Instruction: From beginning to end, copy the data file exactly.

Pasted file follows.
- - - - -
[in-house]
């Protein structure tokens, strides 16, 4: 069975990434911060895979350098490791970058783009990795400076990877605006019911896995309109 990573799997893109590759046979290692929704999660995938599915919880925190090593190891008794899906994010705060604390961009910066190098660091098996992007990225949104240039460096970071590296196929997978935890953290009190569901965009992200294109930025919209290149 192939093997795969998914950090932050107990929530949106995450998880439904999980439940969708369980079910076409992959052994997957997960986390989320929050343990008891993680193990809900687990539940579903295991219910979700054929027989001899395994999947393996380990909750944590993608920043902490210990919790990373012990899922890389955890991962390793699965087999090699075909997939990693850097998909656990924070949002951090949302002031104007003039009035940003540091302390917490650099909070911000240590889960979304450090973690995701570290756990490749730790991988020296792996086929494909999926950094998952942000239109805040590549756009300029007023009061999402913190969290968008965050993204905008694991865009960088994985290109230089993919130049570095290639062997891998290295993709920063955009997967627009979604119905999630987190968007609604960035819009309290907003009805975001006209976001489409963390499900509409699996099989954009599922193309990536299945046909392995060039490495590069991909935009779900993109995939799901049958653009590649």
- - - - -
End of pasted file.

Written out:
[in-house]
């Protein structure tokens, strides 16, 4: 069975990434911060895979350098490791970058783009990795400076990877605006019911896995309109 990573799997893109590759046979290692929704999660995938599915919880925190090593190891008794899906994010705060604390961009910066190098660091098996992007990225949104240039460096970071590296196929997978935890953290009190569901965009992200294109930025919209290149 192939093997795969998914950090932050107990929530949106995450998880439904999980439940969708369980079910076409992959052994997957997960986390989320929050343990008891993680193990809900687990539940579903295991219910979700054929027989001899395994999947393996380990909750944590993608920043902490210990919790990373012990899922890389955890991962390793699965087999090699075909997939990693850097998909656990924070949002951090949302002031104007003039009035940003540091302390917490650099909070911000240590889960979304450090973690995701570290756990490749730790991988020296792996086929494909999926950094998952942000239109805040590549756009300029007023009061999402913190969290968008965050993204905008694991865009960088994985290109230089993919130049570095290639062997891998290295993709920063955009997967627009979604119905999630987190968007609604960035819009309290907003009805975001006209976001489409963390499900509409699996099989954009599922193309990536299945046909392995060039490495590069991909935009779900993109995939799901049958653009590649």